Hmmm... not sure if a lot of you know this, but the latest Vita update (1.81) allows for playing of PSP games on the handheld. Granted, those games have to be on PSN already and I didn't check to see if PSP demos were part of that update, but yeah, the Vita just got a few more games (old games, but there's backwards backwards compatibility for you)...

As I noted elsewhere, it seems that there are a bunch of Vita games on the way that are looking quite good and at least one current release (EDF 3 Portable) that justifies its price point by the sheer amount of content in the game for the price point.

That said, Sony has made many mistakes in the past in the gaming division that all seem to be catching up with them this cycle. They should have at the very LEAST worked out that people HATE paying too much for storage devices (PERIOD) even if they're proprietary in nature. I have an 8GB card for my Vita and as I don't download anything but demos (some of which I delete if I don't like them), I still have room on it. Still, it WOULD have been spectacular to use a Memory Stick in the darn thing, as I have a few here I only use when I whip out one of my PSP's to play something NOT on PSN...
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I think it was mentioned somewhere that one of the reasons for proprietary memory cards was piracy protection. Not sure if it actually works like that.
I don't think the price of memory cards is a big issue because you basically get them for free in bundles, on amazon for example. It's only an issue if you want a big one to download lots of digital titles.
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Andy Samson QA Supervisor, Digital Media Exchange9 years ago
Vita backwards compatibility only works if the games you purchased for the PSP were digital versions. You're basically out of luck if your games are UMDs (which most people have), that's why I specified "true BC" . With Nintendo's handhelds, you don't need to repurchase your DS games, the same game card from the old system works on the 3DS.

It's been a standard on Nintendo's handhelds to be at least BC with the previous generation. SONY wasn't planing ahead when they thought of using optical media for a handheld gaming system. They thought they would have the same victory like when it was with the N64(cart) vs PS (CD). Optical media for portable devices died with the walkman.

As for the new memory cards being anti-piracy measure, that's a lame excuse. Nintendo's using SD HC and 3DS games still have not yet been compromised. Right now SONY's pushing digital download of their digital games, the 4 GB that came with most bundles is useless and is only good for game saves and demos.
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Jim Webb Executive Editor/Community Director, E-mpire Ltd. Co.9 years ago
The real reason the Vita is failing is because it does not do enough to make PSP owners want to upgrade.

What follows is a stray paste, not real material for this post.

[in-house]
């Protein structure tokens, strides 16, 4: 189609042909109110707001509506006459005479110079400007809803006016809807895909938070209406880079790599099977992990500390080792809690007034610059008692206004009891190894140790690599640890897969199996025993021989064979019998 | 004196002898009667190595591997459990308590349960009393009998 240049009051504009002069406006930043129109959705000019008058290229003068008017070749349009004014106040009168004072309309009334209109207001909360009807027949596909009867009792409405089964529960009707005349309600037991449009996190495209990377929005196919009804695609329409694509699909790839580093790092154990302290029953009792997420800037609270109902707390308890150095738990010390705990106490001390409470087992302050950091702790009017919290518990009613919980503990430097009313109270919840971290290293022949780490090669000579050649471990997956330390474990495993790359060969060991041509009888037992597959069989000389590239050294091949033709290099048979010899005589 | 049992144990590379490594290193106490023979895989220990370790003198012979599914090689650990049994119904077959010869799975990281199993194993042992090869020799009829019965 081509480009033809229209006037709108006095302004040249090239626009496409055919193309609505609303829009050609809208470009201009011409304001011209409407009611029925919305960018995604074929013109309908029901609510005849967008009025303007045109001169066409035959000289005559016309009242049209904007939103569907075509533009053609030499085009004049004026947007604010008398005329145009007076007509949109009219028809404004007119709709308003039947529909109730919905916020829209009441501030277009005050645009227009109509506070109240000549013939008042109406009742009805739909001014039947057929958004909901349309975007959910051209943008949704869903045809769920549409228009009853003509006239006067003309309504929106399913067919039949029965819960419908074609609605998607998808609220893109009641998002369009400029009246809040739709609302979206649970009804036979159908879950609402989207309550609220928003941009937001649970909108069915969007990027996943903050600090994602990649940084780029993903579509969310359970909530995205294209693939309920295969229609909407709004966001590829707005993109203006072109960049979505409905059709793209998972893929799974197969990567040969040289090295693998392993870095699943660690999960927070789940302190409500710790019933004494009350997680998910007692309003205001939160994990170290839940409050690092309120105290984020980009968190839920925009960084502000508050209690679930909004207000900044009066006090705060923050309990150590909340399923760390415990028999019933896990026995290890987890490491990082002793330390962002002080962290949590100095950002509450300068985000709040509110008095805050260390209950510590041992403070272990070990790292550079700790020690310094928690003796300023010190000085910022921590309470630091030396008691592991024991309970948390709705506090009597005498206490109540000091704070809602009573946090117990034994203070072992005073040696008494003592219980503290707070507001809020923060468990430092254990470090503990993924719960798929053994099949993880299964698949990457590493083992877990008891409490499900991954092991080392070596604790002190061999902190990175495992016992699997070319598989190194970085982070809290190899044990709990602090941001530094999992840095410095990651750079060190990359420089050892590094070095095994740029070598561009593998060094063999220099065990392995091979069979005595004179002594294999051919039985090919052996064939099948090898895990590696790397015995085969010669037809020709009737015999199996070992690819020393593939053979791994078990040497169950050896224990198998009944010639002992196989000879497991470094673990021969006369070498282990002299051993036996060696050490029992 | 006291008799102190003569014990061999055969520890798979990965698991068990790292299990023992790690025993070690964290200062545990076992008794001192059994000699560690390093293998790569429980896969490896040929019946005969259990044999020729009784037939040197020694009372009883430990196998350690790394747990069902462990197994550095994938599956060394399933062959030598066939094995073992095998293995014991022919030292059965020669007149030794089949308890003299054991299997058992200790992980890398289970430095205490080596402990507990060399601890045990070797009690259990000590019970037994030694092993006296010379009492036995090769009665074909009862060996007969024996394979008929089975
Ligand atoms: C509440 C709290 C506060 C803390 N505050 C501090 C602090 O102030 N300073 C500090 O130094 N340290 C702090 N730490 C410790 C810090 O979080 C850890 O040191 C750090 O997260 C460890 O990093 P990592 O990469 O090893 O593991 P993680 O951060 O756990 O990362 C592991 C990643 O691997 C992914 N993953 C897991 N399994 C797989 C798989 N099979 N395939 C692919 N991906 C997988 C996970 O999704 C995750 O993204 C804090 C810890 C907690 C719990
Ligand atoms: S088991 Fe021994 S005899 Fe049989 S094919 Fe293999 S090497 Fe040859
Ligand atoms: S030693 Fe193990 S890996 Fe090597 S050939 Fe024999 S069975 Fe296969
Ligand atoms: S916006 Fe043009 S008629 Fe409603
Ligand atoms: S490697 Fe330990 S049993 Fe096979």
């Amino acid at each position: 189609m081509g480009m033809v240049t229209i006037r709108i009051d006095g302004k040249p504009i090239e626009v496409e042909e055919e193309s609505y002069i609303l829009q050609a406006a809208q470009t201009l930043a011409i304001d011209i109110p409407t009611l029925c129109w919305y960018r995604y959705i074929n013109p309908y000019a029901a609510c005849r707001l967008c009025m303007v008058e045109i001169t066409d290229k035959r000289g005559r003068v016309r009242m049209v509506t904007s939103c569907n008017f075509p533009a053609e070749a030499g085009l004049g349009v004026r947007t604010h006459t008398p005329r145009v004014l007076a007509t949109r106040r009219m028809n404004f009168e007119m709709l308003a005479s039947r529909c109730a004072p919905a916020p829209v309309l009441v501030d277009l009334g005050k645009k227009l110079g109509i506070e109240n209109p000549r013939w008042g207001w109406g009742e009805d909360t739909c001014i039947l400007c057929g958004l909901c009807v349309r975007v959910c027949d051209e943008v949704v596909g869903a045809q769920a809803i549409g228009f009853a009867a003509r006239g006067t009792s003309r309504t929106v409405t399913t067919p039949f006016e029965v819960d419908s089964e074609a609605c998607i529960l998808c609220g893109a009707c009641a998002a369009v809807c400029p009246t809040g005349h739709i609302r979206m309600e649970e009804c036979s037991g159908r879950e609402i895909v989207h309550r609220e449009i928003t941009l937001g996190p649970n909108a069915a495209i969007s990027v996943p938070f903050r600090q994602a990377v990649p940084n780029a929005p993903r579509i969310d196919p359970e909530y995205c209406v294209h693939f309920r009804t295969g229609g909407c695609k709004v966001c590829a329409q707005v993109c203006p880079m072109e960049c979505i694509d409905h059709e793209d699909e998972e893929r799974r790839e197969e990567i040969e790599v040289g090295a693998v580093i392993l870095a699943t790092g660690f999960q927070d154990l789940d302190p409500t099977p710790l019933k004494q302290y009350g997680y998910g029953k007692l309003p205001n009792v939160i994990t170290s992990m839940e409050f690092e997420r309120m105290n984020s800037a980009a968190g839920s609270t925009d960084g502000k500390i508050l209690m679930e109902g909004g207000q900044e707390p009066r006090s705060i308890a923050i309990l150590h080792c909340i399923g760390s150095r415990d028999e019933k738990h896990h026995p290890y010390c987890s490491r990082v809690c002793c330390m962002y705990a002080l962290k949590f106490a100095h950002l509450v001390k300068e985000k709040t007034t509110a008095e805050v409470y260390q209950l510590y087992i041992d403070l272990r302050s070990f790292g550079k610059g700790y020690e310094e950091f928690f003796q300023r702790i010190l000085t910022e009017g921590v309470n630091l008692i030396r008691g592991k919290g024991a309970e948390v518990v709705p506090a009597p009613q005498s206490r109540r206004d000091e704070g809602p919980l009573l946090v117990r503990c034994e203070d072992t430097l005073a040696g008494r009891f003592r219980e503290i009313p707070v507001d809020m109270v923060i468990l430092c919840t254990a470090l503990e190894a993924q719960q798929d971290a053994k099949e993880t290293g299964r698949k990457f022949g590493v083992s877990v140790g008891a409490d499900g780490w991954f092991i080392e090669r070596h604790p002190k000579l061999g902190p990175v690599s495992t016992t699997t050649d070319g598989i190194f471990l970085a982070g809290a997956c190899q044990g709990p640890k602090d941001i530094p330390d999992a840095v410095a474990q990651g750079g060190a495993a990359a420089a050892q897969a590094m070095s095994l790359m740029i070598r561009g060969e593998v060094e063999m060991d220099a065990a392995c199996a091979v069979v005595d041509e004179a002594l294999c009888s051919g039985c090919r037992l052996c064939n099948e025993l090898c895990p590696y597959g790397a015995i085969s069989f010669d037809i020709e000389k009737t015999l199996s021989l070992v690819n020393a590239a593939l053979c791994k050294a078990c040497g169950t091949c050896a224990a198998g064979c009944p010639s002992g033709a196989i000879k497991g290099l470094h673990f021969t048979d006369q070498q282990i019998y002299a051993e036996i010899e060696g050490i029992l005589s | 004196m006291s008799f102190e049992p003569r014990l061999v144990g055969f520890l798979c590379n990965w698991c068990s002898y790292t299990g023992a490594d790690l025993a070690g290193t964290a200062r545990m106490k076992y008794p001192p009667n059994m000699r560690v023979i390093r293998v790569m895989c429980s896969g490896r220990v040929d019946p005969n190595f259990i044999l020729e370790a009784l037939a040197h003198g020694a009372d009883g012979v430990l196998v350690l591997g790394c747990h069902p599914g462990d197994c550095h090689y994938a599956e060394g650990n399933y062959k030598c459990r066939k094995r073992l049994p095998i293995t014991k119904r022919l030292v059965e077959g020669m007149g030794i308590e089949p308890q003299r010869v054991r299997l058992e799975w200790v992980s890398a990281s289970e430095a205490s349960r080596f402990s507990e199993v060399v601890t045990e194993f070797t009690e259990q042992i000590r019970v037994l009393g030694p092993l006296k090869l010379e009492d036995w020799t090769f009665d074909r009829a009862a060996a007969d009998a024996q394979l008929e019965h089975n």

Every console transition has to validate itself to the fanbase of the previous generation. Vita has simply failed to warrant its existence over the PSP thus far.

This is due to price, stronger market competition, slow 3rd party support (I can't believe I just typed that about a Sony console) and very poor backwards compatibility. The problem is that each of those factors are incredibly difficult for Sony to fix.

Price - The Games division posted a loss last quarter and the Yen is expected to strengthen even further against western currencies.
Market competition - Nothing Sony can do about this.
3rd party support - Will not change unless Sony either cuts the price of the console or reduces their fees to 3rd parties. And money is not something they have to give away right now.
Backwards compatibility - Sony can't fix this. They can make it a little better but not to the degree necessary to appease the majority of PSP owners.
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Greg Wilcox Creator, Destroy All Fanboys! 9 years ago
Which is why I have three PSPs and a ton of UMDs here. I think one other problem here is that Sony seemed to think that one device that was more powerful than the last would replace their old handheld, but like the PSP Go, they didn't figure people who still liked their older systems would want to hang onto them because of what the Vita couldn't do. I guess they weren't looking at Nintendo and their multiple handheld owners who often pass down systems instead of trading them in. Or the small amount of folks who keep them because they have older games that they can't play by any other means (not everyone has one a Game Boy Player for the SNES of GameCube).

That said, it seems a raft of decent Vita games are coming between now and next year, but at this rate, they all need to make a profit and/or help push a few more Vitas out the door. Those memory cards need to drop in price as well, but this was the same problem some had with the PSP when it launched...